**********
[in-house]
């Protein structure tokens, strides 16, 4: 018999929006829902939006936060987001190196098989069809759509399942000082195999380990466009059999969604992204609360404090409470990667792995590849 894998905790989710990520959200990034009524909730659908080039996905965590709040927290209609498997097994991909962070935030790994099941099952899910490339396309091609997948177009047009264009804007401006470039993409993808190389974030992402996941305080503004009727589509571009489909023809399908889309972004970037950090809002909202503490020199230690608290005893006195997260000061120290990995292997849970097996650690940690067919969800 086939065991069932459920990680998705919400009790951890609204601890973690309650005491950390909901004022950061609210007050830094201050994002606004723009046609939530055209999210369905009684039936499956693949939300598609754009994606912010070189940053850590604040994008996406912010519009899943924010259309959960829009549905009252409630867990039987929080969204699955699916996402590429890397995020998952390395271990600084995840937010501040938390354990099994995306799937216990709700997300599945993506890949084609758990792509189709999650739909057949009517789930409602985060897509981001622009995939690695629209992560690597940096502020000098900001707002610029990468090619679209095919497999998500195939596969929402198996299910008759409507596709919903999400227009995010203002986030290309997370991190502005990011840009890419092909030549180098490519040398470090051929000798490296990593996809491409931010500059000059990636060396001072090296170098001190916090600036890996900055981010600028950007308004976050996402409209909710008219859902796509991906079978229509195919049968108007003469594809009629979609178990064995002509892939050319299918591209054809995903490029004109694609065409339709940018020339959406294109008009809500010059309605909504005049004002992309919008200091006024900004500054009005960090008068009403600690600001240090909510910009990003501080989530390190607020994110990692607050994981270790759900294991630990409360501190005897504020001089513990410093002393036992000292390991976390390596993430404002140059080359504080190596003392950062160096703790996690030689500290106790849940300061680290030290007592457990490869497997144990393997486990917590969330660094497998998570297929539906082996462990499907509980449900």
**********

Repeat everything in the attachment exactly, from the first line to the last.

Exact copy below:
[in-house]
């Protein structure tokens, strides 16, 4: 018999929006829902939006936060987001190196098989069809759509399942000082195999380990466009059999969604992204609360404090409470990667792995590849 894998905790989710990520959200990034009524909730659908080039996905965590709040927290209609498997097994991909962070935030790994099941099952899910490339396309091609997948177009047009264009804007401006470039993409993808190389974030992402996941305080503004009727589509571009489909023809399908889309972004970037950090809002909202503490020199230690608290005893006195997260000061120290990995292997849970097996650690940690067919969800 086939065991069932459920990680998705919400009790951890609204601890973690309650005491950390909901004022950061609210007050830094201050994002606004723009046609939530055209999210369905009684039936499956693949939300598609754009994606912010070189940053850590604040994008996406912010519009899943924010259309959960829009549905009252409630867990039987929080969204699955699916996402590429890397995020998952390395271990600084995840937010501040938390354990099994995306799937216990709700997300599945993506890949084609758990792509189709999650739909057949009517789930409602985060897509981001622009995939690695629209992560690597940096502020000098900001707002610029990468090619679209095919497999998500195939596969929402198996299910008759409507596709919903999400227009995010203002986030290309997370991190502005990011840009890419092909030549180098490519040398470090051929000798490296990593996809491409931010500059000059990636060396001072090296170098001190916090600036890996900055981010600028950007308004976050996402409209909710008219859902796509991906079978229509195919049968108007003469594809009629979609178990064995002509892939050319299918591209054809995903490029004109694609065409339709940018020339959406294109008009809500010059309605909504005049004002992309919008200091006024900004500054009005960090008068009403600690600001240090909510910009990003501080989530390190607020994110990692607050994981270790759900294991630990409360501190005897504020001089513990410093002393036992000292390991976390390596993430404002140059080359504080190596003392950062160096703790996690030689500290106790849940300061680290030290007592457990490869497997144990393997486990917590969330660094497998998570297929539906082996462990499907509980449900």